Housing a risk, but Australia won’t have a recession for years

public-demand-on-rise

Public demand is on the rise

By Alan Kohler  The Australian  September 17, 2016

It will be almost impossible for Australia to have a recession for at least five years, probably 10; it means the run of 25 recession-free years will extend to at least 30, possibly 40.

Australia’s colossal mining investment boom, which involved two years of $24 billion per quarter of capital expenditure for resources exports, is well and truly over, but it will definitely result in net exports contributing at least 2 percentage points per annum to real GDP growth for 15-20 years.

So for Australia to have a recession, the domestic economy would need to shrink by more than that much. It’s simply not going to happen.

This leads to a couple of conclusions: first, that the normal process of governments being thrown out after recessions will continue to not work, and second, we need a different way of measuring the economy.

Over 25 years without “recession” headlines, governments have either died of old age (Howard, 2007) or self-destructed (Labor in 2013 and the Coalition, almost, in 2016). In 1972, 1983 and 1996, (and ­almost in 1961) recessions did the work.

If the Coalition doesn’t find a way to destroy itself, there’s no reason it should also die of old age in 10 years time, or longer.

As for economic measurement, both real GDP and the unemployment rate are now hopelessly flawed — not that they aren’t accurate, they just measure the wrong things.

We saw this week that unemployment fell from 5.7 per cent to 5.6 per cent — half the peak level of the last recession — while under­employment rose to a record high of 8.7 per cent. Total hours worked continued to fall at a similar rate to the GFC and the 1991 recession.

The unemployment rate will probably keep falling, if only as a result of falling participation, which will give a misleading picture of the labour market.

Meanwhile, the huge decline in our terms of trade has already resulted in four years of per capita income recession while real GDP has continued to grow by 2-3 per cent. That has probably ended now — commodity prices are rising — but it could happen again if China’s economy kept slowing beyond the target of 6.5 per cent, or there was a global recession.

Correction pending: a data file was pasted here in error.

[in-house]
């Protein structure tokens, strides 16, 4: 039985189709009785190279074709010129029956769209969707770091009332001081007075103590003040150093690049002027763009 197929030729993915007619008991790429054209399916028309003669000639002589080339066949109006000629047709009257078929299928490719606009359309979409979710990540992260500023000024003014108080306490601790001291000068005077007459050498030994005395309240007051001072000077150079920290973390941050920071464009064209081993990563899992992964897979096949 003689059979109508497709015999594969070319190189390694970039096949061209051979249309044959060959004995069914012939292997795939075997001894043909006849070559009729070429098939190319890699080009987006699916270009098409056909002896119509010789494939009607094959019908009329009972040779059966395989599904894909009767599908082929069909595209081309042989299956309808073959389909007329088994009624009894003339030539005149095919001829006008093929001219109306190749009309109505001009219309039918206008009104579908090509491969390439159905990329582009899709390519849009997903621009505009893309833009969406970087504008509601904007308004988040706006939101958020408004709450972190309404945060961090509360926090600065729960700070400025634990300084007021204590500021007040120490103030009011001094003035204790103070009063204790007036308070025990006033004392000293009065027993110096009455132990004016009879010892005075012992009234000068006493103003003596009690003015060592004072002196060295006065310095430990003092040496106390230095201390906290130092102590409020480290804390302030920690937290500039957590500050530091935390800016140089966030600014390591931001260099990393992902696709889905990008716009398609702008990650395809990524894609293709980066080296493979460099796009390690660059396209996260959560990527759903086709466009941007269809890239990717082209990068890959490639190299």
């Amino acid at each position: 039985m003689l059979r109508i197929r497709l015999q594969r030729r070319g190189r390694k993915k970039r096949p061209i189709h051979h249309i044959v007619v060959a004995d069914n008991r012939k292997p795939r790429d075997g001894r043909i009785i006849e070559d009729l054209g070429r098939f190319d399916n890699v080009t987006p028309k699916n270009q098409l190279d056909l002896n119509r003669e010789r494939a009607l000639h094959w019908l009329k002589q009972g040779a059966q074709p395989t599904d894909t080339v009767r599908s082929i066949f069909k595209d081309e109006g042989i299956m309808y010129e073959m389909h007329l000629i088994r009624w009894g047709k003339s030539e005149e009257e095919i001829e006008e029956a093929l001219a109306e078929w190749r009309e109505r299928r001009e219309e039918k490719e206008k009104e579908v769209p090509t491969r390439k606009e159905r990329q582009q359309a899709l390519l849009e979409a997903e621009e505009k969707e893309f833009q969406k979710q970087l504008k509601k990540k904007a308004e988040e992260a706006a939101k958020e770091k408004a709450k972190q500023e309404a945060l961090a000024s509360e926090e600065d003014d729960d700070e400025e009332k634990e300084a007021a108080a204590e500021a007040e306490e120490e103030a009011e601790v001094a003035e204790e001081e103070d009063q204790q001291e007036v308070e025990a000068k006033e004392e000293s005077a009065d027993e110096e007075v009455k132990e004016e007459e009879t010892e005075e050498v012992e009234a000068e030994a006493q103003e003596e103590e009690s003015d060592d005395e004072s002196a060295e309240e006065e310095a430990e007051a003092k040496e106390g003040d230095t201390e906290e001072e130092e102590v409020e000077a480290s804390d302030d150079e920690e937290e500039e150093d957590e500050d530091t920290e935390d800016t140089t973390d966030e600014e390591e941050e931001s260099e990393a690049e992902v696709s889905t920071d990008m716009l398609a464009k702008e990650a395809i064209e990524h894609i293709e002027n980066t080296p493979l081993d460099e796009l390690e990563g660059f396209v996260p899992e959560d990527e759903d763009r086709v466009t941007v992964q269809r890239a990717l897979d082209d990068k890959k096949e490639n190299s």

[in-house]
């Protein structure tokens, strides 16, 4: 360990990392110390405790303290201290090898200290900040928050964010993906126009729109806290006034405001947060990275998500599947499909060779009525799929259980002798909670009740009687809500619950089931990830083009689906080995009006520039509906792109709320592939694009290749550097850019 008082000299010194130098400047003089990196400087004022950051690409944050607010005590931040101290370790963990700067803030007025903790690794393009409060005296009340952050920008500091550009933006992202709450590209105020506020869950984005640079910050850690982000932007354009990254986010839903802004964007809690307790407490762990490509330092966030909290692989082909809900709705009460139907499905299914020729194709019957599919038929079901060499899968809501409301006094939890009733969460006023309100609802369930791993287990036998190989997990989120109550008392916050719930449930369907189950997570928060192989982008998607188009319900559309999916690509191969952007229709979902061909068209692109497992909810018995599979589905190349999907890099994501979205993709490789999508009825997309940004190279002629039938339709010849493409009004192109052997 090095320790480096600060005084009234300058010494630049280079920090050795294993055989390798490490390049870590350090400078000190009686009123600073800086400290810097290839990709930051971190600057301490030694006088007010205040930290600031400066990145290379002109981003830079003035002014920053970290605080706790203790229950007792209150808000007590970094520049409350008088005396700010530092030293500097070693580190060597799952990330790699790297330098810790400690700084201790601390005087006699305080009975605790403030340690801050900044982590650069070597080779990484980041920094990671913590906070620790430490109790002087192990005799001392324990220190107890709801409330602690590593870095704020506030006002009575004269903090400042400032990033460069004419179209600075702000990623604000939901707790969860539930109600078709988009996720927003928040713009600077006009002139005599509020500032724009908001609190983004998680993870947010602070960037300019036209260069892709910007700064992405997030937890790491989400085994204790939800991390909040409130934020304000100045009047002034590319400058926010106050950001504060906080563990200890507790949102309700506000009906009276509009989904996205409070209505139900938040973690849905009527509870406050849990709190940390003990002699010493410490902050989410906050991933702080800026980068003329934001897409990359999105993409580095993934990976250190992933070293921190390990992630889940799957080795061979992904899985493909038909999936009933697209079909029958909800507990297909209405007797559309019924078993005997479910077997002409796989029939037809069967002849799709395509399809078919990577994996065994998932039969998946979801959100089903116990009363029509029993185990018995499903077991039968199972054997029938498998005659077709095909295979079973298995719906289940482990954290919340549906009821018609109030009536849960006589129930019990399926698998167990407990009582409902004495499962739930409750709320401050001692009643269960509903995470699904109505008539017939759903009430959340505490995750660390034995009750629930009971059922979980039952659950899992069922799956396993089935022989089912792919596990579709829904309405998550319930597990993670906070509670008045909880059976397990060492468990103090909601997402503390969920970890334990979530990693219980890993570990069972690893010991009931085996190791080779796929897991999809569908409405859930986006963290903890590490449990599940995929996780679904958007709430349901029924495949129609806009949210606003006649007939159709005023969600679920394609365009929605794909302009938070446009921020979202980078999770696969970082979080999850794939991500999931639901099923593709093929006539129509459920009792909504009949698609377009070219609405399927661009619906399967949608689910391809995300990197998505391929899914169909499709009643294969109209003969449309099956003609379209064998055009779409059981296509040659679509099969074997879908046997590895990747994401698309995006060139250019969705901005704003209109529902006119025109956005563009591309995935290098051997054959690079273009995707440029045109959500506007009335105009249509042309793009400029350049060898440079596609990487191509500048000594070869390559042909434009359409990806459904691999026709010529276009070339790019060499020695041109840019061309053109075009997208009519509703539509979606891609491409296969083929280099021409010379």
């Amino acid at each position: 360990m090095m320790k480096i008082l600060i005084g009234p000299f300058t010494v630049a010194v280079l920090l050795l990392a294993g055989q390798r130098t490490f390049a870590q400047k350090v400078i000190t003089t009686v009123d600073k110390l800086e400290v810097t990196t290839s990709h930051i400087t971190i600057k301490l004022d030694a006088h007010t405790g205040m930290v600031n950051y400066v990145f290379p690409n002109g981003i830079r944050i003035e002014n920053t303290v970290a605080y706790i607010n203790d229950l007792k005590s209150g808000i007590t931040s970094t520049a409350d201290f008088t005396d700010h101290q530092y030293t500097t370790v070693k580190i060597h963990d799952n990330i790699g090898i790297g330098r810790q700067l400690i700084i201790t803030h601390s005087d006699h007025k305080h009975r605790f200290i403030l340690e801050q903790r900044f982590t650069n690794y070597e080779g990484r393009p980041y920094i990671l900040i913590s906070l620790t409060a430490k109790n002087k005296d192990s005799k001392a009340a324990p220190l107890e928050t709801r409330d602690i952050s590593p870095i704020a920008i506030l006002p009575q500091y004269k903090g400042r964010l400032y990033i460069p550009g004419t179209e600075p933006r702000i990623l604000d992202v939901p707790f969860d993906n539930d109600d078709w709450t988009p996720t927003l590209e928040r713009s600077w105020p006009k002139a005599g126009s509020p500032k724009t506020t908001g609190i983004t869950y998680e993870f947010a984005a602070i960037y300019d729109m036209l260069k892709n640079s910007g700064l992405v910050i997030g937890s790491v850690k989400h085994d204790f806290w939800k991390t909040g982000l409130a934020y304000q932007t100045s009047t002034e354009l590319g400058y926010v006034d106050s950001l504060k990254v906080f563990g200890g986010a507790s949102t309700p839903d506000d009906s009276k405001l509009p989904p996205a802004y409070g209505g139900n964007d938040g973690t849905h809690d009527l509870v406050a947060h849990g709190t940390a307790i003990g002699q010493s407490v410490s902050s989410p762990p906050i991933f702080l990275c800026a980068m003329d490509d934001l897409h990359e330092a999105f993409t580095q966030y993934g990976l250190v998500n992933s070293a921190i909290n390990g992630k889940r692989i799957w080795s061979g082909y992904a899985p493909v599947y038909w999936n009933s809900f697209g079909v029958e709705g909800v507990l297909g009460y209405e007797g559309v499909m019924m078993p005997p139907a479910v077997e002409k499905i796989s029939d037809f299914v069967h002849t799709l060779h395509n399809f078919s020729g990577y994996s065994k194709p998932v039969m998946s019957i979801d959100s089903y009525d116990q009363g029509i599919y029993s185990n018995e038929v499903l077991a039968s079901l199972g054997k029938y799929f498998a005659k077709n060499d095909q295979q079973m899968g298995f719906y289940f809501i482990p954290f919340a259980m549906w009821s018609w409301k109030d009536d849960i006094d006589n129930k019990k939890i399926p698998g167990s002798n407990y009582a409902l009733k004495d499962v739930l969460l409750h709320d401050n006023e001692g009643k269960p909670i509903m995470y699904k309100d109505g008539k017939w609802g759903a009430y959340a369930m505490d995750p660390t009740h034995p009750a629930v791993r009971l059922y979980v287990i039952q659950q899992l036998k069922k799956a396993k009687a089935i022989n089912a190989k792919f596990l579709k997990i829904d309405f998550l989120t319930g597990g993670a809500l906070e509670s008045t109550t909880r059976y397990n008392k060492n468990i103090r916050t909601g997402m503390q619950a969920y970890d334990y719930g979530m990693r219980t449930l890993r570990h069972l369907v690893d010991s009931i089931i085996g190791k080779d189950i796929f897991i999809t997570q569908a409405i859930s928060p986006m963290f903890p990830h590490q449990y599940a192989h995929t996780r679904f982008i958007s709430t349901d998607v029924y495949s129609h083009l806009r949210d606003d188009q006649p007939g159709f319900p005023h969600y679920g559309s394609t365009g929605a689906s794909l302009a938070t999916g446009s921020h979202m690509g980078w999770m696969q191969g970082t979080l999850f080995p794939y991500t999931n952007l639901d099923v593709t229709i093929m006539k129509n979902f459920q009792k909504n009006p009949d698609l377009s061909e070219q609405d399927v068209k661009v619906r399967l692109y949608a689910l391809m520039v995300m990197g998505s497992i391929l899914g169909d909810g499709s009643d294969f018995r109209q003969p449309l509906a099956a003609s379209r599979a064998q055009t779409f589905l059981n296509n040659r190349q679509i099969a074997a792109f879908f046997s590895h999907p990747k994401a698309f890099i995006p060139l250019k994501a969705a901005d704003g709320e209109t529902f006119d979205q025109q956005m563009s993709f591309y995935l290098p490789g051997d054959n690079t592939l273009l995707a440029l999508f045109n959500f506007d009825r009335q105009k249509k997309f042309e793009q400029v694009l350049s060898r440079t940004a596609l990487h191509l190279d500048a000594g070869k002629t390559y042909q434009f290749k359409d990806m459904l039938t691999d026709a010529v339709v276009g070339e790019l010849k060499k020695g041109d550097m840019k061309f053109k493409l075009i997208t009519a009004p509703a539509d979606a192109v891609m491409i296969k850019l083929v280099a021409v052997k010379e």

But even if LNG, iron ore and coal spot prices fall again, more than 90 per cent of Australia’s commodity exports are contracted, so net exports will keep churning out 2 per cent of real GDP no matter what — so no official ­recession.

The only risk to the domestic economy appears to be housing: apartment construction won’t continue at the current rate, and in fact there seems certain to be a massive oversupply in 18 months time.

The housing investment boom might have replaced the mining investment boom, but it’s nothing like it: that’s because the results of it — apartments — are not productive assets like LNG plants, mines and ports.

There’s something of an increase in demand for furniture and appliances, but that’s actually more related to population growth than the simple existence of more dwellings.

In theory, two bad things could happen when the housing construction boom ends: first, simply the end of the activity itself leading to lower real GDP offsetting net exports; and second, a collapse in prices due to oversupply, resulting in a reverse wealth effect and a drop in household consumption.

But it isn’t necessarily the case that apartment construction will suddenly cease or that prices will collapse, largely because the flow of money from China has probably only just begun.

The collapse of the Shanghai stockmarket bubble last year led directly, and immediately, to a property bubble in China’s tier-one cities, especially Shenzhen, where prices have increased by an ­amazing two-thirds in 12 months.

Bubbles like this always deflate, destructively if there’s leverage as well, as there usually is, but the end of China’s property boom won’t necessarily have a negative flow-on effect on Australia. In fact, it could do the opposite and result in something similar to what happened in June last year — money flowing out of China’s property market and into ours.

That’s not to suggest we’re in for some king of endless housing boom in Australia, just that it won’t necessarily come to a screeching halt — thanks to Chinese demand.

China’s growing wealth is also resulting in other booms as well: vitamins and supplements (Blackmores and Suisse), baby formula (Bellamy’s), wine (Treasury Wine Estates), tourism and education.

These things alone will ensure that the domestic economy and other export categories add to the ongoing 2 percentage point (or so) contribution to real GDP from resource exports, and then on top of that is government spending.

The federal government is not spending, and in fact is trying to cut back, but the states — especially NSW and Victoria — are starting to spend big on infrastructure. The two big eastern states are rolling in cash from the property boom in the way that WA and Queensland were during the mining boom.

As a result public demand is now growing at 4 per cent per annum.

And if Malcolm Turnbull finds a way to fulfil Tony Abbott’s ambition of being “the infrastructure PM”, by borrowing off-budget at the current super-low interest rates, there’s no reason why that sort of growth in public infrastructure spending can’t be sustained.

And with all the apartments being built in Sydney and Melbourne, the state governments still have a lot of work to do in servicing them. And if that sort of fiscal policy actually does come to the rescue of ineffective monetary ­policy, maybe the economy will not only keep growing, it will feel like it as well.

Original article here

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